The Longer, Hotter Summer



August is picking up where July left off, with hot and dry weather until further notice and a red flag warning for much of central Idaho.

The National Weather Service posted the warning from noon today until midnight, saying gusty winds and low humidity make conditions ripe for wildfires in and around the Sawtooth National Forest.

July was officially the fourth-warmest month on record, dating back to 1864, when the National Weather Service began chronicling temperatures. The thermometer topped 100 degrees on nine occasions in July, twice as many 100-plus days as July 2011. The hottest month on record, according to the National Weather Service, was July 2007.

Meanwhile, more than half the counties in the United States have now been designated disaster areas, mostly because of drought conditions. Officials announced on Wednesday that 218 more counties in 12 states have been given the designation, which brings the total this year to 1,584 counties, or 50.3 percent of all U.S. counties.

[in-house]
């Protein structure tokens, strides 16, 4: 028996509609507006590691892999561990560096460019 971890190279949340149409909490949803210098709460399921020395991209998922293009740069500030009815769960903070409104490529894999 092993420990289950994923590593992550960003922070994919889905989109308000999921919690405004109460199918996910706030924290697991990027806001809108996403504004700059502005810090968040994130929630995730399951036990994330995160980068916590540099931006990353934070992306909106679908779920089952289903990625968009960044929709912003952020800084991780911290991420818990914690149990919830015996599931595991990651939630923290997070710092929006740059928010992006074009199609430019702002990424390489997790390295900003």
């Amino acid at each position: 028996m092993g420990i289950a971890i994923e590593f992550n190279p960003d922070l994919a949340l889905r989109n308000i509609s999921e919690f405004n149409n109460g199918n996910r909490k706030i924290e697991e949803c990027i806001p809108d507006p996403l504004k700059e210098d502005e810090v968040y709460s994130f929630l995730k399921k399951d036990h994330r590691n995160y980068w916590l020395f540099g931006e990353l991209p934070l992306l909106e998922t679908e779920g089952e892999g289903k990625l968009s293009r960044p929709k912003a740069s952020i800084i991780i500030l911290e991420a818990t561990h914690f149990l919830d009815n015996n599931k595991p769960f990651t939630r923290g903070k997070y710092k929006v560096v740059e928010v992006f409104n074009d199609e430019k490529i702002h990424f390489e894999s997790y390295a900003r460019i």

According to the Drought Monitor, currently 66 percent of the nation's hay acreage is in an area experiencing drought, and approximately 73 percent of the nation's cattle acreage is in an area experiencing drought.

The U.S. Department of Agriculture reports that food prices could climb between 2.5 and 3.5 percent in 2012 and between 3 and 4 percent in 2013. The price of corn has jumped 50 percent since June.


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